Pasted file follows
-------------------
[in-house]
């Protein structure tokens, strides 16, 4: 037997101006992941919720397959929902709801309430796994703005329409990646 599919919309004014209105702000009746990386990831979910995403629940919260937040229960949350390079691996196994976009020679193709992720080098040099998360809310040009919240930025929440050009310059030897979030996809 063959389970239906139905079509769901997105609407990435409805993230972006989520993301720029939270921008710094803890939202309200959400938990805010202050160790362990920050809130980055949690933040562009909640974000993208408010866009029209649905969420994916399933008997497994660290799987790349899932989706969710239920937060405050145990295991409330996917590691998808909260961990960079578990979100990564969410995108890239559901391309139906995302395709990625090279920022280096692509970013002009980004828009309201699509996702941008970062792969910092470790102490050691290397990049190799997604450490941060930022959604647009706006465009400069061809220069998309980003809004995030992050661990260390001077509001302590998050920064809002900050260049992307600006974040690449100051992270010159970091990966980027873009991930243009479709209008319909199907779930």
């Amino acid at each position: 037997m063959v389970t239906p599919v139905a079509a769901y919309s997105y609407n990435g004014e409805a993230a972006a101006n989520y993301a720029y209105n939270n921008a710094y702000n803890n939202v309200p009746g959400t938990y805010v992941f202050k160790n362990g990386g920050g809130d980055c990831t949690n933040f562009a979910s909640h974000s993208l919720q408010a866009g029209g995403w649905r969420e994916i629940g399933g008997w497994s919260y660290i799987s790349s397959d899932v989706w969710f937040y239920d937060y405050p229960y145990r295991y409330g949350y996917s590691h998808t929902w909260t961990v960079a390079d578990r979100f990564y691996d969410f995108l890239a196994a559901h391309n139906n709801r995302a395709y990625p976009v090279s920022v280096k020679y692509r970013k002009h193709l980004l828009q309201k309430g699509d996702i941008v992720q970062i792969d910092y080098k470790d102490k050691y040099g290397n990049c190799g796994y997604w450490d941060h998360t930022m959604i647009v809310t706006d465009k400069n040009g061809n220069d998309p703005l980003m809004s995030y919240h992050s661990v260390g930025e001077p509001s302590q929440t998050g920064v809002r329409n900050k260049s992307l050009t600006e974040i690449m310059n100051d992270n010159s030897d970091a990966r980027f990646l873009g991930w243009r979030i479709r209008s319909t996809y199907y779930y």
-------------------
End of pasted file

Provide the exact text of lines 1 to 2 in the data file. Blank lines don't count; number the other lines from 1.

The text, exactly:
[in-house]
């Protein structure tokens, strides 16, 4: 037997101006992941919720397959929902709801309430796994703005329409990646 599919919309004014209105702000009746990386990831979910995403629940919260937040229960949350390079691996196994976009020679193709992720080098040099998360809310040009919240930025929440050009310059030897979030996809 063959389970239906139905079509769901997105609407990435409805993230972006989520993301720029939270921008710094803890939202309200959400938990805010202050160790362990920050809130980055949690933040562009909640974000993208408010866009029209649905969420994916399933008997497994660290799987790349899932989706969710239920937060405050145990295991409330996917590691998808909260961990960079578990979100990564969410995108890239559901391309139906995302395709990625090279920022280096692509970013002009980004828009309201699509996702941008970062792969910092470790102490050691290397990049190799997604450490941060930022959604647009706006465009400069061809220069998309980003809004995030992050661990260390001077509001302590998050920064809002900050260049992307600006974040690449100051992270010159970091990966980027873009991930243009479709209008319909199907779930």